• ECAP and Academic PlanningMyLife


    ECAP stands for Education Career Action Plan.  This is a tool that counselors use to assist students in preparing for future career goals.  An ECAP is required for every student in the state of Arizona.  The ECAP process begins in seventh and eighth grade with career exploration, typically in the TLC classrooms.  High School Counselors meet with students annually updating the ECAP and setting goals toward their post-secondary plan.


    Peoria Unified Graduation Requirements and Arizona University Admission Requirements












    English I, II, III, IV

    (Honors and AP available.)

    4  credits

    4  credits


    Algebra I, Geometry, Algebra II, 4th Math (choice of College Math, Financial Math, or College Algebra Honors) Additional honors and AP Math available.

    4  credits

    4  credits


    Biology is required.

    Choose 2 more: Environmental Science, Earth Space Science, Chemistry, Physics, Human Physiology

    (Honors and AP options available)

    3  credits

    3  credits

    (Universities prefer 3 different subject areas: Biology, Chemistry, Physical, Environmental)

    Social Studies

    World History, AZ/US History, Am Government and Economics

    (Honors and AP Available)

    3  credits

    2  credits



    1  credit



    Fine Art or CTE


    1  credit

    1  credit

    World Language



    2 credits (same language)

    Core Classes


    16 credits

    16 credits (all “C” or better)

    Elective Classes


    12 credits

    12 credits



    28 credits

    Universities only use the 16 “Core” Classes for GPA and Admission.

  • Student Timeline and Planner


    9th Grade:

    • Work out an Education & Career Action Plan (ECAP) with your counselor by exploring and learning more about your interests and skills. 
    • Explore and research different careers that interest you. See the career center specialist or your counselor for help.
    • Track and keep records of your report cards, honors and awards, school and community service activities (start creating a resume).
    • Start thinking about your career interest to determine the appropriate pathway for your post-secondary goals and high school course choices
    • Find out about the requirements for National Honor Society or any other organization/club you want to be involved in.

    10th Grade:

    • Review and update your ECAP with your counselor. Discuss Advanced Placement and dual enrollment classes.
    • Sophomore year is the best year to apply for two-year programs like our Peoria MET academy or most West-MEC programs.
    • Consider taking the PSAT test in October; this test is written for juniors but can be taken in 10th grade as a practice.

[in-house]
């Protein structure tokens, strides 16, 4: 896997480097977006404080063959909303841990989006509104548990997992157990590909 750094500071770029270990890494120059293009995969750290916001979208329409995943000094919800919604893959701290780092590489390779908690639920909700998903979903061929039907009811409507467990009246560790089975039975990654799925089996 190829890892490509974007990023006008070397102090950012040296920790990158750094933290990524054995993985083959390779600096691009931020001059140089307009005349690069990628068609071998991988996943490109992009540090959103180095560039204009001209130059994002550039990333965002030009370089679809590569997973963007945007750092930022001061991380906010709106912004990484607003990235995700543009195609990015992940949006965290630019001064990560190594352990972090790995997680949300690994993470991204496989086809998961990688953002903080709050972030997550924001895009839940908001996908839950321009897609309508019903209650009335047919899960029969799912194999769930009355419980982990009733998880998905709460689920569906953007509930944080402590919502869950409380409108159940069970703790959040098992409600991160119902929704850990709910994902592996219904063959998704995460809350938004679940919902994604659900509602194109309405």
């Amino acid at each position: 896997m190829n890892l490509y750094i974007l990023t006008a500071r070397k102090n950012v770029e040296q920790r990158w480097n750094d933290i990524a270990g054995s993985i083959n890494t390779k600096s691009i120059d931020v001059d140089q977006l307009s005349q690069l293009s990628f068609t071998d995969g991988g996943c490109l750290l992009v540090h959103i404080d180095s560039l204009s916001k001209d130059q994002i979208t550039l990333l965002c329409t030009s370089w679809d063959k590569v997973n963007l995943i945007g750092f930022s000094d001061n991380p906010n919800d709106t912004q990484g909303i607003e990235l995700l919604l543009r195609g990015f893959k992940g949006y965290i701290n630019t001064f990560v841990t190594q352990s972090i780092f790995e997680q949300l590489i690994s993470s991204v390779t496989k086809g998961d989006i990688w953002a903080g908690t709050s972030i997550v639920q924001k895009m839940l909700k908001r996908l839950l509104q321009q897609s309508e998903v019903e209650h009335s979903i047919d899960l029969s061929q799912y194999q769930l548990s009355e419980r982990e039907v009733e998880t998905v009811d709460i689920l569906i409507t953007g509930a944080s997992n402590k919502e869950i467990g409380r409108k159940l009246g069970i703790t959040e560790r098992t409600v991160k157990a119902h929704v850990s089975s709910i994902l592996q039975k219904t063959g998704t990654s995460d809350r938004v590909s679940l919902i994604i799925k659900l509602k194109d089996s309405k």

• Continue to track your awards, club activities, community service and update your resume. Your involvement in both school and community activities can help earn college scholarships. 
    • Consider attending enrichment programs in the summer or camps for specialized areas – art, music, science, etc.
    • Learn how to search for scholarships and financial aid.
    • If interested in college talk with your parents about how you will pay for that. 

    11th Grade:

    • Review and update your ECAP with your counselor. Make sure you understand the necessary credits and requirements for graduation and college admission.
    • Discuss testing (PSAT, SAT, ACT, ASVAB) with your counselor; obtain a schedule for this testing.
      • PSAT - October of Junior year -this is a practice ACT test and is the first step to earning National Merit recognition. Sign-ups are typically at the high school.
      • ACT and SAT tests should be taken Junior Year. (See the Testing page on this website for more information.)
      • ASVAB - career interest inventory and military will use to help place you in a career during enlistment.  See the Career Center Specialist if interested in this.  Most schools offer at least one per year at the school.
    • Continue your search for scholarships and financial aid opportunities.
    • Attend College Fairs.
    • Explore and research colleges.  Consider scheduling campus tours in the spring and narrowing your list of schools down.
    • If you are taking Advanced Placement classes, register for the May exams.  Fall and yearlong classes must register in the Fall, spring classes must register once the course begins.  Your teacher and counselor can give you more information regarding this. 
    • Talk to your teachers about letters of recommendation. You may need these in the fall when you apply for college admission and scholarships.
    • Continue to update your resume and keep record of awards, activities, community service, and employment.
    • Write a rough draft of the essay you could need for your college applications or scholarships.